Newson v. Lopez et al

Filing 77

ORDER granting 54 Motion for Summary Judgment; denying 60 Motion for Summary Judgment. (cc: all counsel and via US Mail to Marquis Newson) (Griesbach, William)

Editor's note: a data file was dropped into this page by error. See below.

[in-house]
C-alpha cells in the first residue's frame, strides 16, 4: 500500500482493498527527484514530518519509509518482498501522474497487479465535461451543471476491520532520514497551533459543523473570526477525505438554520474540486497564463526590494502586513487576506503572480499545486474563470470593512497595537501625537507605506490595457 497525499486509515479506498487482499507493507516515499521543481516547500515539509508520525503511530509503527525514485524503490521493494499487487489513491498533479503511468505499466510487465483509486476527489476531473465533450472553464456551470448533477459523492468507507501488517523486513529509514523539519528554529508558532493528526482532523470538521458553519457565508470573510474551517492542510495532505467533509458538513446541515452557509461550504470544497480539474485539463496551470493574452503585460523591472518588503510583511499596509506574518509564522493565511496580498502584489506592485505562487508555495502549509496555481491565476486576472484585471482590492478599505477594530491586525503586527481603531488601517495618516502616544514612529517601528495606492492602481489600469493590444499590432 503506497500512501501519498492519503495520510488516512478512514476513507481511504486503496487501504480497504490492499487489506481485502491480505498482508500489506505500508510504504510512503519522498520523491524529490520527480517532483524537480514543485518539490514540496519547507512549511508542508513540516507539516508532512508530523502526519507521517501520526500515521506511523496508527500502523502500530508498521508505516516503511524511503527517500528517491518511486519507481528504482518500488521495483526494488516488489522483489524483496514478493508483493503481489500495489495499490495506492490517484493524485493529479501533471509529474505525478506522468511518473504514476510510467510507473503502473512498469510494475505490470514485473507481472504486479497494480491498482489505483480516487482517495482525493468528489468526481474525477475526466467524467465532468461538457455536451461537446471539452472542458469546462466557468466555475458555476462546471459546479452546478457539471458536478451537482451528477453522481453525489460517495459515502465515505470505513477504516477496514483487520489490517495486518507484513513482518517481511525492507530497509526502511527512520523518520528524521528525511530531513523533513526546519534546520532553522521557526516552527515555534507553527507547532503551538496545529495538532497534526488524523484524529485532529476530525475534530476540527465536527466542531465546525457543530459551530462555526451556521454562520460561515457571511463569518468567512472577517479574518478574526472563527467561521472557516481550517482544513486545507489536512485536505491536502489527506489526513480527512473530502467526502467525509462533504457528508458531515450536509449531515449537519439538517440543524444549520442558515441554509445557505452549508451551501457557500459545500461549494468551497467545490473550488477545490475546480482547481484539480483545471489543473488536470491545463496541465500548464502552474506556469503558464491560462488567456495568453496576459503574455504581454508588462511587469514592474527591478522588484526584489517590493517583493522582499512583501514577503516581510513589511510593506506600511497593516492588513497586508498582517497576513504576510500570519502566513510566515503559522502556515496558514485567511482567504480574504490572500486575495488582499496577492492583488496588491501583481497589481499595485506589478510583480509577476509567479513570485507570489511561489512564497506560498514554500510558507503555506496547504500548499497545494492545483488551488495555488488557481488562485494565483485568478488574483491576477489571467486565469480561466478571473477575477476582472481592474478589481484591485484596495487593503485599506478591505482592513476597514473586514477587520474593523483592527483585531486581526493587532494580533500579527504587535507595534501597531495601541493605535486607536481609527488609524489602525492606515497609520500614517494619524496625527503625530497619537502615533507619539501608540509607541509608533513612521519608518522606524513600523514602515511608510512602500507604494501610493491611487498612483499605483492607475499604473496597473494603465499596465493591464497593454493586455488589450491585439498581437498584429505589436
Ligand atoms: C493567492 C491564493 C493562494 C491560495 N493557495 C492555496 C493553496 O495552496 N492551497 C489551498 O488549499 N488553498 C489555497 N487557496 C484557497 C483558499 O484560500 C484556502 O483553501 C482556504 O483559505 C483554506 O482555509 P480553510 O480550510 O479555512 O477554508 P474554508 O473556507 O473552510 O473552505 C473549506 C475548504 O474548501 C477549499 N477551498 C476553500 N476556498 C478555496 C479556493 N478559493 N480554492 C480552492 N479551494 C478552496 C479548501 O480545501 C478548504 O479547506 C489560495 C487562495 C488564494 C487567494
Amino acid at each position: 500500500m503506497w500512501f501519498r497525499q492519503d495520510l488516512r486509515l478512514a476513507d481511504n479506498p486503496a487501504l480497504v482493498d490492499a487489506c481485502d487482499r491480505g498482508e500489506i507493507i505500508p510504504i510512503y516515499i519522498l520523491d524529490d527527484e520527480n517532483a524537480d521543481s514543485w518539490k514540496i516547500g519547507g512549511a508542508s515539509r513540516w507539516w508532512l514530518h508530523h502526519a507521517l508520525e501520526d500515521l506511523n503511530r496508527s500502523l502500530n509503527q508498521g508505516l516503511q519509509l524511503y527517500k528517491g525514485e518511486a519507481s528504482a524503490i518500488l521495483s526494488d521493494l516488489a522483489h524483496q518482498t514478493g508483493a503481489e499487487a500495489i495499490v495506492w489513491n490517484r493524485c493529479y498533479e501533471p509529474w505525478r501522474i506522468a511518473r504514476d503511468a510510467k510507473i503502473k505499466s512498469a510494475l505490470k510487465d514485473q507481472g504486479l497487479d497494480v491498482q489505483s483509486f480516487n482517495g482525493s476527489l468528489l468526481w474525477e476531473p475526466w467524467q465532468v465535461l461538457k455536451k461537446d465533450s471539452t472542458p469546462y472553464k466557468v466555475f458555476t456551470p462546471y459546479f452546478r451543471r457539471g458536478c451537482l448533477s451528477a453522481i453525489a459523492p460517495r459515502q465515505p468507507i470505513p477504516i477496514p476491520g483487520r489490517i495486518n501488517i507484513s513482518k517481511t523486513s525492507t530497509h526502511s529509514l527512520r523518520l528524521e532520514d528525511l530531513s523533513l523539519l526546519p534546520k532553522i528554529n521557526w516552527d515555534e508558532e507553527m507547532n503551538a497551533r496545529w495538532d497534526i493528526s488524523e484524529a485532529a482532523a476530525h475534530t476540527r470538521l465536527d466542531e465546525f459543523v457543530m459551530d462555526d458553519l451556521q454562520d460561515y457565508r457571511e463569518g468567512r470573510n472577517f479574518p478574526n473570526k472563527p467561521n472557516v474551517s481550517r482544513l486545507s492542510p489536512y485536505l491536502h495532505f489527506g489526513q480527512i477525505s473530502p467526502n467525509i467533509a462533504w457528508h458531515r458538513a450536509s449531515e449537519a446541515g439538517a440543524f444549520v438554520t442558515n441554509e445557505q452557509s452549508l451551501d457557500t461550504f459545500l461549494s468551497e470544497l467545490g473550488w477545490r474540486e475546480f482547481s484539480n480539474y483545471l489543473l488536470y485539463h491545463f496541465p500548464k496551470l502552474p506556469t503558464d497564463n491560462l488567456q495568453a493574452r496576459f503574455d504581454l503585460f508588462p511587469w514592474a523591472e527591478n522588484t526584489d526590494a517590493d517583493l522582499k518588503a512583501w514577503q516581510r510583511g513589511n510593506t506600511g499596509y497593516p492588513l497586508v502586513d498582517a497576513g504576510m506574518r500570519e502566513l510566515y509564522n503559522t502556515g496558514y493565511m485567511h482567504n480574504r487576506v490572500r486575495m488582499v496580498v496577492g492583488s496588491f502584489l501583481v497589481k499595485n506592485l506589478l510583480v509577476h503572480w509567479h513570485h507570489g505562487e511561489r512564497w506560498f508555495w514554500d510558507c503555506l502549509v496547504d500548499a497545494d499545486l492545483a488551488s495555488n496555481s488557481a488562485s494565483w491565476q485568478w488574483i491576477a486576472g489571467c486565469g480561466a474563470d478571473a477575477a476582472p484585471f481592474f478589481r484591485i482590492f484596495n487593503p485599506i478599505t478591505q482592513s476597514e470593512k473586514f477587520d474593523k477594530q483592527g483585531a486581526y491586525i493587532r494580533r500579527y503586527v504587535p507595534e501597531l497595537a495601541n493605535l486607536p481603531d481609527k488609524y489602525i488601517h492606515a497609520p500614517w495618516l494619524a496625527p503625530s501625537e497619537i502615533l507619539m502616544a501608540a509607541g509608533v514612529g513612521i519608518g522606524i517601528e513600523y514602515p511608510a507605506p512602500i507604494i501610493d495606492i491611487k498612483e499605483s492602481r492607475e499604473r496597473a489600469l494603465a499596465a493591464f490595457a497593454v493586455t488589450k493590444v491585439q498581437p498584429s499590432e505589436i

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UNITED STATES DISTRICT COURT EASTERN DISTRICT OF WISCONSIN MARQUIS D. NEWSON, Plaintiff, v. Case No. 16-C-1084 MICHAEL LOPEZ and CHRISTINA MARSHALL, Defendants. ORDERING GRANTING DEFENDANTS’ MOTION FOR SUMMARY JUDGMENT This case raises the interesting question of whether police officers who bring a dog trained to detect drugs, as well as firearms, to assist in executing a search warrant authorizing them to search for and seize firearms, violate the homeowner’s Fourth Amendment right against unreasonable searches and seizures. Although the pro se plaintiff has asserted other claims, they clearly lack any merit. On the closer and more interesting question, I conclude on the undisputed facts of the case that no violation occurred. I therefore grant the defendants’ motion for summary judgment and deny the plaintiff’s motion. I. BACKGROUND Plaintiff Marquis Newson brought this 42 U.S.C. § 1983 civil rights action against two City of Milwaukee police officers, alleging violations of his constitutional rights arising out of his arrest for the crimes of felon in possession of a firearm and possession of marijuana and cocaine with intent to deliver. Newson is currently serving a state sentence at Stanley Correctional Institution. He claims that two City of Milwaukee Police Officers, Defendants Michael Lopez and Christina Marshall, subjected him to an illegal search, arrest and detention in violation of the Fourth Amendment, and that the arresting officer failed to obtain a judicial determination of probable cause for his arrest within 48 hours of his detention as required under County of Riverside v. McLaughlin, 500 U.S. 44, 56 (1991). Newson also asserted a Monell claim against Milwaukee County; however, summary judgment was granted for Milwaukee County on January 25, 2017, and it was dismissed from the case at that time. This decision will address the remaining claims against the City police officer defendants. Officer Michael Lopez and Officer Christina Marshall worked for the Milwaukee Police Department (MPD). Officer Lopez is trained in firearms investigations and enforcement. Officer Marshall is trained as a K-9 handler. Both have extensive experience with the MPD. Defendants’ Proposed Findings of Fact (“DPFOF”), ¶¶ 1–4, ECF No. 56. On September 25, 2014, Officer Lopez swore to and signed an affidavit in support of a search warrant of 2525-27 North 38th Street, Milwaukee, Wisconsin, which was the residence of Marquis D. Newson. Id. at ¶ 5. The warrant application was supported by an affidavit signed by Officer Lopez which recounted the information he had received from a confidential informant with a history of reliability, who stated he had seen Newson, a convicted felon, in possession of a firearm within the past 14 days at Newson’s residence located at 2525-27 North 38th Street. ECF No. 57-1. Although the premises was an upper/lower duplex, the informant told Officer Lopez that Newson had access to both units and used it as a single family residence. ECF No. 57-2 at ¶12. At 3:51 p.m. on September 25, 2014, Milwaukee County Circuit Judge Janet Protasiewicz authorized a no-knock search warrant for premises. ECF No. 57-2; DPFOF at ¶ 6. The search warrant described the objects of the search as: (1) “firearms, ammunition, shell casings, receipts 2 related to firearm/ammo purchase;” (2) “items associated with firearms, i.e., cleaning kits, holsters, ballistic vests, targets, photographs/video depicting persons in possession of firearms;” and (3) “documents, utility bills, keys, writings, cell phones, computers, books, records, receipts, notes, ledgers, receipts relating to the purchase and/or possession of firearms and/or other documentary evidence establishing who is in control of the premises.” Id. at ¶ 7; see also ECF No. 57-2. On September 26, 2014, at approximately 10:46 am, Officers Lopez and Marshall, along with nine other officers executed the search warrant on 2525-27 North 38th Street. Id. at ¶¶ 8–9. Officer Marshall also had Kenny, her K-9, who was trained to search for firearms, narcotics, humans, and the derivative odors of each. Id. at ¶¶ 9, 24. Upon the team’s arrival, Newson, who had been on the porch, fled into the house. Id. at ¶¶ 11–12. Newson was located in the kitchen of the upper unit. Id. at ¶ 14. Officer Matthew Seitz conducted a search of Newson’s person and discovered a sandwich baggie of white powdery substance in Newson’s right front coin pocket. Id. at ¶ 15. Newson was taken into police custody at that time. Id. Officer Lopez performed a field test on the white powdery substance, which tested positive for cocaine. Id. at ¶ 16. After the residence was cleared by the entry team, Officer Marshall and Kenny performed a walk-through. Id. at ¶ 22. Marshall knew the search warrant authorized the search for firearms, ammunition, shell casings, and extra magazines. Id. at ¶ 25. Officer Marshall gave Kenny the verbal command and specific scent to search for a firearm. Id. at ¶ 26. When searching through the house, Kenny aggressively scratched a brown box that was lying on the attic steps. Id. at ¶ 27. Kenny is trained to perform this action when he detects the odor of narcotics. Id. Officer Michael Wawarzyniakowski opened the brown box and found a white five-gallon bucket with a closed lid, which he removed to find a large quantity of what appeared to be marijuana. Id. at ¶¶ 28–29. 3 Officer Wawarzyniakowski opened the box after Kenny indicated he smelled narcotics because based on Officer Wawarzyniakowski’s training, he knows that firearms are often kept with narcotics. Id. at ¶ 28. Officer Lopez performed a field test on the substance in the bucket and it tested positive for the presence of tetrahydrocannabinol and had a total weight of over 4,500 grams. Id. at ¶ 30. Officer Marshall and Kenny then left the residence. Id. at ¶ 31. As officers continued executing the search warrant, Officer Wawarzyniakowski located a sandwich baggie in the kitchen that had two smaller baggies each containing a powdery white substance. Id. at ¶ 32. Officer Lopez field tested the substances, which tested positive for cocaine. Id. Officer Hunter located a zip lock bag in a television box in the bedroom that appeared to contain marijuana. Id. at ¶ 34. Officer Lopez field tested the substance and it tested positive for the presence of tetrahydrocannabinol. Id. Officer Wawarzyniakowski located a handgun, with ammunition inside it, in a trash can in the basement. Id. at ¶ 36. Newson was transported to the jail for processing. Id. at ¶ 37. Officer Lopez completed a probable cause statement for the arrest at approximately 4:30 on September 26, 2014. Id. at ¶ 38. The probable cause statement noted that Newson was currently on probation with the Department of Corrections (“DOC”) and the DOC placed a hold on Newson. Id. at ¶ 29. On August 15, 2016, Newson filed this federal complaint alleging violations of his civil rights during the search of his house. Newson argues that Lopez and Marshall exceeded the search warrant by using K-9 Kenny because Kenny was a “drug dog” and there were no drugs described in the search warrant. Additionally, Newson argues that because the search was illegal, his arrest was also illegal. Lastly, Newson argues that his detention by Lopez was unlawful because he was detained 4 for more than 48 hours before receiving a judicial determination of probable cause. On June 16, 2017, Newson filed for summary judgment on these issues. ECF No. 60. On June 13, 2017, Lopez and Marshall filed for summary judgment. ECF No. 54. They argue that the search was within the limits of the search warrant, which was valid. Furthermore, they argue that Newson was lawfully arrested and detained. Lastly, they argue that they are entitled to qualified immunity. II. LEGAL STANDARDS Summary judgment is proper “if the movant shows that there is no genuine dispute as to any material fact and the movant is entitled to judgment as a matter of law.” Fed. R. Civ. P. 56; see also Anderson v. Liberty Lobby, Inc., 477 U.S. 242, 248 (1986); Celotex Corp. v. Catrett, 477 U.S. 317, 324 (1986); McNeal v. Macht, 763 F. Supp. 1458, 1460–61 (E.D. Wis. 1991). “Material facts” are those under the applicable substantive law that “might affect the outcome of the suit.” See Anderson, 477 U.S. at 248. A dispute over “material fact” is “genuine” if “the evidence is such that a reasonable jury could return a verdict for the nonmoving party.” Id. “On review of cross-motions for summary judgment, [the court] view[s] all facts and inferences in the light most favorable to the nonmoving party on each motion.” Lalowski v. City of Des Plaines, 789 F.3d 784, 787 (7th Cir. 2015). III. ANALYSIS A. The Search Was Lawful The Fourth Amendment prohibits unreasonable searches and seizures. U.S. Const. amend. IV. A search performed pursuant to a valid warrant issued by a judge is presumptively reasonable. Archer v. Chisholm, 870 F.3d 603, 613 (7th Cir. 2017). “In order to be valid, a search warrant 5 must: (1) be issued by a neutral and disinterested magistrate; (2) establish probable cause that the evidence sought in the warrant will aid in obtaining a conviction of a particular offense; and (3) describe with particularity the things to be seized and the place to be searched.” Id. at 614 (citing Dalia v. United States, 441 U.S. 238, 255 (1979)). “Even if one of those elements is missing, an officer is still entitled to qualified immunity if she is acting pursuant to a warrant that was authorized by a judge, and her action is reasonable.” Id. (citing United States v. Leon, 468 U.S. 897, 920–21 (1984); Malley v. Briggs, 475 U.S. 335, 344–45 (1986)). “Only when an officer seeks or obtains a warrant ‘so lacking in indicia of probable cause as to render ... belief in its existence unreasonable,’ may the officer face liability for damages.” Id. (quoting Malley, 475 U.S. at 344–45). It is clear from these principles that to the extent Newson is challenging the validity of the warrant under which the search was conducted, his claim fails. The affidavit submitted in support of the application for a search warrant, which recounted the information Officer Lopez had received from a confidential informant, as well as his own independent investigation, was sufficient to establish probable cause. The information that Newson had a firearm at his residence was based on the personal observation of the confidential informant, and the reliability of the informant was established for probable cause purposes by the fact that the informant had provided information that led to the issuance of at least five previous search warrants and the recovery of items the informant stated would be there. This was sufficient to establish probable cause even under the old two-prong standard of Aguillar v. Texas, 378 U.S. 108 (1964), and Spinelli v. United States, 393 U.S. 410 (1969), that the Court abandoned as overly rigid in Illinois v. Gates, 462 U.S. 213, 238 (1983). Officer Lopez independently confirmed that Newson had previously been convicted of a felony, was under supervision of the Wisconsin Department of Corrections (DOC), and had listed the address 6 of the duplex with the DOC as his residence. Together with the information provided by the informant, this was sufficient to establish probable cause under the “totality of the circumstances” standard adopted by the Supreme Court in Gates. Id. at 241–42. While it is true that the informant’s observation of Newson with a firearm had occurred as much as two weeks earlier, that fact did not undermine the judge’s probable cause determination. See United States v. Harju, 466 F.3d 602, 608 (7th Cir. 2006) (holding that even though three weeks passed between the gun’s sighting by a confidential informant and the warrant’s execution, reliance on the confidential informant was not undermined because unlike a small amount of drugs or cash, “the gun was not likely to have been sold (or consumed) during that period”). Finally, even if there was some basis to challenge the warrant’s validity, the officers were clearly entitled to rely on its facial validity and thus would be immune from any liability in doing so. Malley, 475 U.S. at 344–45. Newson’s primary claim, however, is not to the validity of the warrant or even the fact of the search, but to the manner in which the search was conducted. Newson claims that the use of Kenny, a dog trained in the detection of drugs, to conduct the search of his house violated his Fourth Amendment rights. Newson argues that the use of Kenny was unconstitutional because Kenny was a drug-sniffing dog and the search warrant did not mention drugs. In support of his argument, Newson relies on the Supreme Court’s decision in Florida v. Jardines, 569 U.S. 1 (2013). In Jardines, the Court held that law enforcement’s use of a drug-sniffing dog on the front porch of the defendant’s home constituted an unconstitutional search and that a warrant based on the dog’s indication of the presence of drugs was therefore invalid. Newson argues that the use of Kenny to conduct the search of his home exceeded the scope of the search authorized by the warrant in this case, and thereby violated his constitutional rights. 7 This case is clearly distinguishable from Jardines, however. In this case, unlike Jardines, police already had a warrant to conduct a full search of Newson’s home when they arrived with Kenny. This fact is significant. The central holding of Jardines was that the use of a drug-sniffing dog on a homeowner’s porch to investigate the contents of the home is a search that exceeds the limited permission implicitly or explicitly granted to visitors to enter upon homeowner’s property. Id. at 5–6. Here, by contrast, police were authorized by a warrant not only to enter the home but to conduct a complete search of the home for evidence that Newson was illegally in possession of a firearm, including receipts for the purchase of firearms or ammunition, as well as evidence that he was in control of the premises such as utility bills and mail. Because the officers were already authorized to conduct a thorough search of the home, the fact that they used a dog to assist them is, at least under the circumstances of this case, irrelevant. The fact that police had a warrant also distinguishes this case from United States v. Whitaker, which extended Jardines to the use of a drug-sniffing dog in the hallway outside the door of an apartment. 820 F.3d 849 (7th Cir. 2016). Instead of Jardines and Whitaker, this case is controlled by Illinois v. Carbanes, 543 U.S. 405 (2005). In Carbanes, the Court held that law enforcement officers did not conduct an illegal search when they allowed a trained drug-detecting dog to walk around a motorist’s car during a traffic stop. As long as the use of the dog did not prolong the stop beyond the time reasonably required to issue a traffic ticket or warning, the Court held “[a]ny intrusion on respondent's privacy expectations does not rise to the level of a constitutionally cognizable infringement.” Id. at 409. In so ruling, the Court reaffirmed its view of “a canine sniff by a well-trained narcotics-detection dog as ‘sui generis’ because it ‘discloses only the presence or absence of narcotics, a contraband item.’” Id. (quoting United States v. Place, 462 U.S. 696, 707 8 (1983)). The use of such a dog, the Court held, did not implicate Fourth Amendment concerns because “any interest in possessing contraband cannot be deemed ‘legitimate,’ and thus, governmental conduct that only reveals the possession of contraband ‘compromises no legitimate privacy interest.’” Id. at 408 (quoting United States v. Jacobsen, 466 U.S. 109, 123 (1984)); see also Peals v. Terre Haute Police Dept., 535 F.3d 621, 628 (7th Cir. 2008) (holding that “K–9 units trained to detect contraband do not conduct a search when they sniff in an area where they are lawfully present”). It is true, as Newson claims, that the warrant obtained by Officer Lopez did not authorize him to search for drugs. An officer executing a search warrant, however, is not limited to seizing only those items specifically named in the warrant. Such an officer can also seize “evidence that, although not described in the warrant, is subject to seizure under the plain view doctrine.” Russell v. Harms, 397 U.S. 458, 465 (7th Cir. 2005). “The plain view doctrine applies if the officer has a legal right to be in the place from where he sees the object subject to seizure, a lawful right of access to the object itself, and if the object's incriminating nature is immediately apparent.” Id. (internal quotations and brackets omitted). The warrant in this case clearly authorized the officers to look inside the box where the marijuana was found since that is a place where a firearm, or many of the other items the warrant authorized the officers to seize, such as cleaning kits, holsters, ammunition, etc., may have been located. Indeed, the firearm police were searching for was later found in a trash can in the basement. The fact that Kenny indicated the presence of drugs in the box on the stairs did not render the location off-limits in the search the officers were authorized to conduct. It is true that police may not bring a drug detection dog along on the search in order to broaden its scope beyond what is authorized by the warrant. In other words, if the dog indicated the 9 presence of drugs in a location the officers were not otherwise authorized to search, the plain view doctrine would not allow the officers to search that location. The fact that the odor is plainly perceptible to the dog doesn’t make it plainly perceptible to the dog’s handler. See United States v. Thomas, 757 F.2d 1359, 1367 (2d Cir. 1985) (noting that “the officers' use of a dog is not a mere improvement of their sense of smell, as ordinary eyeglasses improve vision, but is a significant enhancement accomplished by a different, and far superior, sensory instrument”). Plain view refers to plain view using human senses, not those of a highly trained dog. The dog’s indication might, however, provide the officers with probable cause to obtain a second warrant that would authorize a broader search. Here, there was no need to seek a second warrant since the warrant police already had clearly allowed them to look inside the box. For all of these reasons, I conclude that Officers Lopez and Marshall did not violate Newson’s rights by bringing Kenny along when they executed the search warrant on his residence. This is especially true in light of the officers’ explanation that Kenny was brought to the search because of his ability to detect firearms and explosives, as well as drugs, and Officer Marshall gave Kenny the verbal command and specific scent to search for a firearm. Finally, even if bringing Kenny did constitute a violation of Newson’s rights, the absence of any clear law on the issue would entitle the officers to immunity from liability. See Harlow v. Fitzgerald, 457 U.S. 800, 818 (1982) (holding that “government officials performing discretionary functions generally are shielded from liability for civil damages insofar as their conduct does not violate clearly established statutory or constitutional rights of which a reasonable person would have known”); Sutterfield v. City of Milwaukee, 751 F.3d 542, 572 (7th Cir. 2014) (holding police officers immune from liability under § 1983 for warrantless 10 entry of home under belief that occupant was going to harm himself). Newson’s claim concerning the search of his home is therefore dismissed. B. Probable Cause Determination Was Timely Newson also claims that his Fourth Amendment rights by failing to have a judicial determination of probable cause within 48 hours of his arrest. The Fourth Amendment requires a timely judicial determination of probable cause following a warrantless arrest. Gerstein v. Pugh, 420 U.S. 103, 114 (1975). A judicial probable cause determination within 48 hours of arrest will be presumed timely. Cty. of Riverside v. McLaughlin, 500 U.S. 44, 56 (1991). Newson claims that his Fourth Amendment rights were violated when no probable cause determination was made within 48 hours of his arrest. That claim has already been rejected by this court. See Order Granting Milwaukee County’s Motion for Summ. J., ECF No. 39 at 5. Nevertheless, the court will construe this as Newson’s request to reconsider its ruling. The law of the case governs a district court’s discretion to reconsider a previous ruling within the same litigation if there is a compelling reason, such as a change in the law that makes an earlier ruling erroneous. Santamarina v. Sears, 466 F.3d 570, 572 (2006); see also Christianson v. Colt Indus. Operating Corp., 486 U.S. 800, 817 (1988) (explaining that “a court has the power to revisit prior decisions of its own . . . although as a rule, courts should be loathe to do so in the absence of extraordinary circumstances . . .”). Newson fails to point to any extraordinary circumstances to justify the court’s reconsideration on Newson’s claim that he did not receive a prompt judicial determination of probable cause after arrest. In addition, any delay in the probable cause determination cannot be attributed to either of the remaining defendants. Officer Marshall was not the arresting officer, and the undisputed evidence establishes that Officer Lopez 11 submitted his probable cause statement the same day Newson was taken into custody. It thus follows that this claim fails as well. III. CONCLUSION For the reasons stated above, the court finds that Newson’s claims fail as a matter of law and even if they did not, defendants would be entitled to qualified immunity. Defendants Lopez and Marshall’s motion for summary judgment (ECF No. 54) is GRANTED and Newson’s motion for summary judgment (ECF No. 60) is DENIED. Newson’s claims against Lopez and Marshall are DISMISSED. The Clerk is instructed to enter judgment in accordance with this order and the previous order granting summary judgment to Milwaukee County (ECF No. 39). Dated this 8th day of February, 2018. s/ William C. Griesbach William C. Griesbach, Chief Judge United States District Court 12